In terms of arts coverage, what do you think is going wrong and what do you wish would change?

I think everything has its own lane and, ultimately, there are a number of approaches and they’re valid – sometimes.

Personally, though, I’m tired of everything sounding the same. I think that, instead of writing to develop ideas and language, we’re in a phase of writing to knock people over the head with our own sense of importance – ‘These are all the big words I know’ – and because we’re just writing to impress other writers/people within the arts space, the writing has become homogenised and inaccessible, and really boring.

I’m grateful to be working with writers who aren’t intimidated by playfulness and curiosity.

What are you watching, reading or listening to at the moment?

I’m reading Reincarnating Marechera: Notes On a Speculative Archive by Tinashe Mushakavanhu. Tinashe and this book do so much to make Marechera human. None of that hypermasculine praise of his excesses. Here, Marechera is a human, a brother, a writer, a lover. Tinashe is a god with his pen.

RUDZANI NETSHIHENI, HYPE EDITOR

Firstly, how has your year been?

Well, despite all the bad stuff that’s been happening, not just in South Africa but around the world, my year has actually been progressive professionally. Having to adapt to a new way of life, work and play has unexpectedly been working out quite well. So I guess it’s weirdly been a good but challenging year thus far. Things could be worse, so I’m thankful every day.

How are things going at Hype? Has Covid-19 increased or decreased your readership?

Interestingly enough, the Covid-19 situation didn’t really affect the Hype brand that much. Yes, when lockdown started, we were restricted physically and couldn’t tell stories through shoots or videography, but since we had started investing in our digital space [after Hype prints stopped] long before Covid-19, in a way we have been more efficient with maintaining some good online traffic to the site.

I honestly felt a responsibility to ensure that people received fresh local music and cultural content as a means of continuing the brand’s progressiveness as a supportive hub to our fellow artists, friends and creatives. The numbers have gone up, thanks to the team.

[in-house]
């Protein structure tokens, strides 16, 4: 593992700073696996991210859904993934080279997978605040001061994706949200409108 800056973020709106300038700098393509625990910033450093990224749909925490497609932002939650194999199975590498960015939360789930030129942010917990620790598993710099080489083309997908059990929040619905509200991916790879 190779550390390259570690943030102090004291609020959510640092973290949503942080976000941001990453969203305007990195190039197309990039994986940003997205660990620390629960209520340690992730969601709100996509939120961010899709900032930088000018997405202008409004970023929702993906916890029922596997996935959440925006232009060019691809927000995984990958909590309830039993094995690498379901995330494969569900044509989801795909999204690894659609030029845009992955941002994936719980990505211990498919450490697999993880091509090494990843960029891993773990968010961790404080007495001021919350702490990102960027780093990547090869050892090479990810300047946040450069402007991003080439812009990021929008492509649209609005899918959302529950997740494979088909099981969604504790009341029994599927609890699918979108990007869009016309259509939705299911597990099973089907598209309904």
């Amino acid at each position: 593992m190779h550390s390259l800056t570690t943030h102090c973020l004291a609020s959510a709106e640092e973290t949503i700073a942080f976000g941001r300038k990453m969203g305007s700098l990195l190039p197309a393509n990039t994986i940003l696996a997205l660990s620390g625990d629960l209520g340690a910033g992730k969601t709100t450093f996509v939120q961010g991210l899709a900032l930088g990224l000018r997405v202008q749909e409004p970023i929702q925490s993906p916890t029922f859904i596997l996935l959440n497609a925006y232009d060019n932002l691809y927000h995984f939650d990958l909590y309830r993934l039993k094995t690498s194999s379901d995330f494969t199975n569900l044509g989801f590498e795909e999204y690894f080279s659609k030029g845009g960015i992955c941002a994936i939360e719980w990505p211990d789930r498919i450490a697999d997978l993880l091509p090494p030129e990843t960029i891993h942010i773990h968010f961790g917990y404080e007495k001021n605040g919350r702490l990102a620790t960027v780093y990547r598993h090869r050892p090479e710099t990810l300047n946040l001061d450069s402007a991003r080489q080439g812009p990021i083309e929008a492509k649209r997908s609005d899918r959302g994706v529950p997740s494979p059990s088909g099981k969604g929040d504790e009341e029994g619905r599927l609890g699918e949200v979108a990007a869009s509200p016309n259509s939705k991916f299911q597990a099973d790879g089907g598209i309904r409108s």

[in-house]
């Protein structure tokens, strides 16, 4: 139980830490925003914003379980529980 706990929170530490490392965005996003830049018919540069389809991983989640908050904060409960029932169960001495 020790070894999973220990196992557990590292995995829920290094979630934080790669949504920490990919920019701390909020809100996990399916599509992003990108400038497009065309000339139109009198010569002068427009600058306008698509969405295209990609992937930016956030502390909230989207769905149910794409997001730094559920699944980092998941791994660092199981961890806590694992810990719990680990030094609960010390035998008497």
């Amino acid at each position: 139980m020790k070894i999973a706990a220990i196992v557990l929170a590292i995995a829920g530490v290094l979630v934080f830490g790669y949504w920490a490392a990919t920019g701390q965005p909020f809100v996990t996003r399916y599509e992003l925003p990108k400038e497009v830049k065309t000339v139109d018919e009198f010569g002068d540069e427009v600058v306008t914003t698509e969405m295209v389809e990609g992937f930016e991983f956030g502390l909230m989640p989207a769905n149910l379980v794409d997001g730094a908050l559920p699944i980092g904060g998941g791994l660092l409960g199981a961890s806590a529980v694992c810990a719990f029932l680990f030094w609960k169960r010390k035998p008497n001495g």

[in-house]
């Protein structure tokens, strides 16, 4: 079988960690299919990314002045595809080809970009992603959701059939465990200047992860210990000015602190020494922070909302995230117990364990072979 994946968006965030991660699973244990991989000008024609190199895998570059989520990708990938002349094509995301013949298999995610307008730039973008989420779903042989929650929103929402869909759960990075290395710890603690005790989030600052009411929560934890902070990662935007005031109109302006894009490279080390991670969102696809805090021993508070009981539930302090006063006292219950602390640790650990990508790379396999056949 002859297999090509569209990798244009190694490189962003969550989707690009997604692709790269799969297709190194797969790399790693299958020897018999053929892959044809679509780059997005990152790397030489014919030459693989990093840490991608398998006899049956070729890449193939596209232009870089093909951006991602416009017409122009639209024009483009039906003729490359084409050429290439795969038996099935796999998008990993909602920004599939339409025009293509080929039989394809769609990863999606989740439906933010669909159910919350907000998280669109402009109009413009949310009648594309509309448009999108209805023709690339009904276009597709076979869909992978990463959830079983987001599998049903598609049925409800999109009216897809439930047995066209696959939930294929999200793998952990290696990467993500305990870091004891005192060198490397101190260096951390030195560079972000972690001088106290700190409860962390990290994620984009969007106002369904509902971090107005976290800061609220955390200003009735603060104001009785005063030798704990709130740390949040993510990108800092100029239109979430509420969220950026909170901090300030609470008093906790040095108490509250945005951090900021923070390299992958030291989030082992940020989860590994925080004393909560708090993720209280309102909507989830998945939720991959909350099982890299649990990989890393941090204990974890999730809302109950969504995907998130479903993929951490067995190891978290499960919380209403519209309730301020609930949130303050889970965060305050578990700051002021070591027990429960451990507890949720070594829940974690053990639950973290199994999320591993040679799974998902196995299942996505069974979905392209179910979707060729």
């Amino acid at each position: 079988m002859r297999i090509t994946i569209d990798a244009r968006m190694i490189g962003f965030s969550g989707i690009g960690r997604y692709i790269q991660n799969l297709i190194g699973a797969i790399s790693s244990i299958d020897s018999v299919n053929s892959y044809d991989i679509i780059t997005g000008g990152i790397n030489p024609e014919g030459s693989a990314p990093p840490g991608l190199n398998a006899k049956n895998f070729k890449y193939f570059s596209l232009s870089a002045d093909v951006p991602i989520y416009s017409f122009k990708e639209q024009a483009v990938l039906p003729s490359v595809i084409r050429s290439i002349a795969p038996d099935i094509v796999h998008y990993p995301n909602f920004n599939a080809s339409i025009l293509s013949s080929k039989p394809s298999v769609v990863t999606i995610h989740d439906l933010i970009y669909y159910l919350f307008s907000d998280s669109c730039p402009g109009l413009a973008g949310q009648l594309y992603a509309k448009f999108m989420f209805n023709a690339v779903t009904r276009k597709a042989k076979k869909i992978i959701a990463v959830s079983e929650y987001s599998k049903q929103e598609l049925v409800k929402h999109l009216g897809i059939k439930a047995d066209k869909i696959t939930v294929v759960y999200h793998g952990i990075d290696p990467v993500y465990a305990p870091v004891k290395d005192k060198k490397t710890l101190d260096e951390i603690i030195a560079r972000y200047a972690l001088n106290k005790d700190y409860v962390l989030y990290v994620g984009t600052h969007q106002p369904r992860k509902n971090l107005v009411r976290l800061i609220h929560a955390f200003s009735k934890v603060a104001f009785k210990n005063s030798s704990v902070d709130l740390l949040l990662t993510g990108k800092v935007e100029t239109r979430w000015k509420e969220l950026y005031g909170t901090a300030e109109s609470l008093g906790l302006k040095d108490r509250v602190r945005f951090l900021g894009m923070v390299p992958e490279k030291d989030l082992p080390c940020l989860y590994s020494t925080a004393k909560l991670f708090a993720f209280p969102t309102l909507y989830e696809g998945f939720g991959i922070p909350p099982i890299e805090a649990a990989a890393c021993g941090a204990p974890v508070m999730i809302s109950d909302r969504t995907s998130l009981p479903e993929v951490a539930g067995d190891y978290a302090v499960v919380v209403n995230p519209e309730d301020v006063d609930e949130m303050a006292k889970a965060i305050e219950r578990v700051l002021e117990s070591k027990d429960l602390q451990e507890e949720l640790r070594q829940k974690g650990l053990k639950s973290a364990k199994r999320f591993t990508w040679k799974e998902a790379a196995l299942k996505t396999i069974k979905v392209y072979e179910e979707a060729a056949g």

At #Trending, we’re all about trend spotting. Do you feel there are certain trends emerging in the local hip-hop scene or even globally?

I wouldn’t necessarily say trend, but rather a need – a need for purposeful storytelling. Globally, trends switch up quickly and that could be hard to keep up with, but I’m more interested in how our local hip-hop scene is growing purposefully. I’m starting to come across emerging artists who understand that, as much as there will always be a need for entertainment within hip-hop, there will forever be a silent demand to educate, inspire or uplift with the music that they make. An artist’s purpose is what attracts my ear, but maybe that’s just me.

How do you feel about the local scene at the moment? What’s good? Is there anything you wish could change?

This answer might relate to the previous one, but the good would be that there’s a willingness to succeed and go beyond within the local scene. Just look at Nasty C, right?

What I wish I could change would be the desires that the people operating within the scene have. There’s a huge demand to live fast lives and immediately pursue sometimes unrealistic material wants, especially among the younger group. I’m not saying to want all that is a bad thing; all I’m saying is that I wish people would create with progressive or positive intentions socially, mentally and spiritually. I just wish people cared more about things other than materials.

Who should we all be adding to our playlist right now?

Damn! There’s a bunch of people I listen to, but focusing specifically on South Africa, you have to add the likes of LEO, King Lutendo, Mass the Difference, Nalu, Costa Titch, Indigo Stella, Nyota Parker, Una Rams, Naye Ayla, Rowlene... There are so many others I’ll probably regret not mentioning here.


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Grethe Kemp 

Lifestyle editor

+27 11 713 9001
grethe.kemp@citypress.co.za
www.citypress.co.za
69 Kingsway Rd, Auckland Park